Online commerce has reshaped how merchants of all kinds sell their goods. While the internet’s impact on consumer-facing retailers has been well documented, with coverage of ongoing store closures and the rise of direct-to-consumer brands, ecommerce has radically altered the B2B space as well.
With giants like Amazon challenging the space via its Amazon Business marketplace, the opportunity in business-to-business ecommerce is evident. B2B wholesalers and distributors are well aware, and they’re taking the appropriate steps, according to a recent Unilog survey, 72% of these sellers have an ecommerce website. Even better, 80% say that ecommerce is growing.
Those are positive signs, but there are signals that they may not last. According to the same survey, 22% of those who have a site say they don’t have a good ecommerce strategy, signaling that they may be flying blind as big competitors muscle into the online space. If B2B sellers hope to continue growing their ecommerce business, it’s absolutely crucial that they enter the market with detailed, informed ecommerce strategies. To do so, businesses should ask themselves the following five questions about their ecommerce operations.
1. Are you looking to shift customers online, or capture new business?
While a surprisingly large number of our survey respondents said they don’t have an ecommerce strategy, those that do seem to be going in one of two directions. We saw that 37% of distributors and wholesalers are looking to shift their offline buyers to their ecommerce storefronts, while 31% are looking to drive incremental revenue. Both choices are doable, but it may be best to start out focusing on one strategy. For many distributors, shifting current buyers online makes the most sense, as they can achieve immediate cost savings and operational efficiencies. Once they’ve become comfortable with establishing the ecommerce business, they can move on to incremental growth
2. How can I extend my value proposition to the online environment?
Amazon has become a household name in the consumer world because it goes a mile wide, offering something for everyone. Distributors’ main value proposition is that they can go a mile deep, providing unmatched expertise in their specific categories. Distributors can advise their buyers on which parts they need to replace, and recommend complementary parts. They can further leverage that expertise by adding educational how-to videos to their site, blog or product pages. By exploring these kinds of tutorials, they can translate the value they provide in real life to the online world.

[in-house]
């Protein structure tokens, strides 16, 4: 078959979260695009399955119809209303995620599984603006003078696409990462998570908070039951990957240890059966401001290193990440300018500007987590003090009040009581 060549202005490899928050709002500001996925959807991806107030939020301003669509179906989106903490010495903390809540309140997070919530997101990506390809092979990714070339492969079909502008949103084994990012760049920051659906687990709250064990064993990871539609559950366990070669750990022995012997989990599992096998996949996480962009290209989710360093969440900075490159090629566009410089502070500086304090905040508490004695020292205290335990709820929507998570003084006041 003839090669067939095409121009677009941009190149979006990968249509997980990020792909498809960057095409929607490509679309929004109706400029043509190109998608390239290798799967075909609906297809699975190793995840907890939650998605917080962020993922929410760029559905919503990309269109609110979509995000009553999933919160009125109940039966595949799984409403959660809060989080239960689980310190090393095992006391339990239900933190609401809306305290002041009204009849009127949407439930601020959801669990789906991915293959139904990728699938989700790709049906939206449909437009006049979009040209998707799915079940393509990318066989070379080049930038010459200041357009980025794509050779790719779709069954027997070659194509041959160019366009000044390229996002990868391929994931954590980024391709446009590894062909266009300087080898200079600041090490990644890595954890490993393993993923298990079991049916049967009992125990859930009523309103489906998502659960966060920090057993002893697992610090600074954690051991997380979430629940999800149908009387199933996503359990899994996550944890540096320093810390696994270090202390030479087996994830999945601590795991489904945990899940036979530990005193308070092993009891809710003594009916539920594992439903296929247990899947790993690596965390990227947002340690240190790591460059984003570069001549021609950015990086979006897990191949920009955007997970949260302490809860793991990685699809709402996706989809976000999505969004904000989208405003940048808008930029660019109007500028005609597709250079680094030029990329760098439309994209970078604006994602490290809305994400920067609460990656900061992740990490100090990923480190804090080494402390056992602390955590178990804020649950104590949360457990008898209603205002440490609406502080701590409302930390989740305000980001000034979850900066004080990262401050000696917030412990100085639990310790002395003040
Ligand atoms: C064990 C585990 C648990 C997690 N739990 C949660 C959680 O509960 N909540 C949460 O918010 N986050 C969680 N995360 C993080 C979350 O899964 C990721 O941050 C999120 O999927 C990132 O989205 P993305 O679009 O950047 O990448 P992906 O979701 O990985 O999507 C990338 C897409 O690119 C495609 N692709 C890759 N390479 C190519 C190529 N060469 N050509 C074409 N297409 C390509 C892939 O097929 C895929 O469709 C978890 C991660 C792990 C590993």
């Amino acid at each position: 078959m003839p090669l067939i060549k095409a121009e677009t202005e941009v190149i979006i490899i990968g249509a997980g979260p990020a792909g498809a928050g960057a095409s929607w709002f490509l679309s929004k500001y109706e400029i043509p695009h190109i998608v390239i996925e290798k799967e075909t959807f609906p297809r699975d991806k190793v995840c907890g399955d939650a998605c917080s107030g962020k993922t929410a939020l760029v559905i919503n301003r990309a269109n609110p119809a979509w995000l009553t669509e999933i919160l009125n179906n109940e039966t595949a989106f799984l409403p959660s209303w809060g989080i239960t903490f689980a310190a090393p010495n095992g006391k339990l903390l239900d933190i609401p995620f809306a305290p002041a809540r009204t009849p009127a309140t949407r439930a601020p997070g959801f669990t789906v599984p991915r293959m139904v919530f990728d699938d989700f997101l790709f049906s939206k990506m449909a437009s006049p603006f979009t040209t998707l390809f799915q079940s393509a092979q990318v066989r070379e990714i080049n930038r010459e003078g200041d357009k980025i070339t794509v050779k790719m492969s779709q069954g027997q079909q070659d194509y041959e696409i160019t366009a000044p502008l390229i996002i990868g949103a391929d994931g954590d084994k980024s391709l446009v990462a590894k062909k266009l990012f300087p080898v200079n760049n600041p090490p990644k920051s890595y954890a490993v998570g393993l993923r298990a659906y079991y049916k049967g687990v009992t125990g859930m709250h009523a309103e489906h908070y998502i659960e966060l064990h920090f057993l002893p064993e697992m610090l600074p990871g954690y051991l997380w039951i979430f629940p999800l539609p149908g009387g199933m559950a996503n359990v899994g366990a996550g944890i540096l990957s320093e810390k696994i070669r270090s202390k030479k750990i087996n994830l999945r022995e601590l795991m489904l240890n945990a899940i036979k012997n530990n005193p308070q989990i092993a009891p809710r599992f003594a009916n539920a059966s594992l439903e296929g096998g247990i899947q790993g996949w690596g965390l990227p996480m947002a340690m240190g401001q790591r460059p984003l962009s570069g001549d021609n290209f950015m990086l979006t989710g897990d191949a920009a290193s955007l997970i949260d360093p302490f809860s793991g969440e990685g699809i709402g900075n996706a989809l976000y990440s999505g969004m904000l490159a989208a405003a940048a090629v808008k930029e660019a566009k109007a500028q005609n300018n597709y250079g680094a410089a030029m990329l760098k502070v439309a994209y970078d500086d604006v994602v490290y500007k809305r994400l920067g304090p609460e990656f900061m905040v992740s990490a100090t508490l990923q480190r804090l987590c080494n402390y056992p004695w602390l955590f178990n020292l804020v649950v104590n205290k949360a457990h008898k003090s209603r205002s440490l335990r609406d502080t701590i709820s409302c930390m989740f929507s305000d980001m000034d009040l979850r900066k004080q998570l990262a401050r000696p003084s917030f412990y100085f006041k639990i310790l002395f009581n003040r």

3. Am I a friend or foe of Amazon?
We’ve shared that some distributors don’t have an ecommerce strategy, while others are pursuing either channel shift or incremental revenue. The remaining 11% are integrating directly with marketplaces, using existing platforms, like Amazon Business, to get their ecommerce component off the ground. Distributors and wholesalers must decide if they want to partner with the ecommerce giant or resist its gravitational pull. If you have a clear answer to that question, then you have a better sense of which way to take your strategy.
4. How do I better integrate online and offline buying for customers?
Offline sales and ecommerce aren’t mutually exclusive channels. Many online sellers are currently focused on omnichannel solutions that allow buyers to start their orders online and complete them with a phone call, or vice versa. Distributors need to think about how they want to integrate these two channels into a seamless experience to make things easier for their customers. It might be as simple as a phone call confirming an online order, or the option to buy online and pick up the order at the front counter of a physical distribution center.
5. What opportunities are there to monetize my ecommerce site?
Earlier, I asked distributors to decide if they were friend or foe of Amazon. Even if they go the foe route, they can borrow a page from Amazon’s book and sell advertising space on their ecommerce site, allowing manufacturer partners to promote their goods. In all likelihood, distributors are familiar with co-op advertising and already have promotional plans in place with certain manufacturers. These can easily translate from catalog space to website real estate, adding another revenue stream to the ecommerce operation.
With tech giants eyeing the B2B space, now is not the time for distributors to simply check the ecommerce box and hope things work out. They need to be proactive in making sure that their ecommerce stores are positioned to capture new business, in addition to serving customers that they’ve worked with for years. Some buyers may still prefer to call in their orders, but the speed and the ease of the web are growing in appeal. B2B sellers need to put themselves in position to handle channel shift, capture incremental business, and more importantly, compete on the same level of some of the bigger online sellers pushing into the market.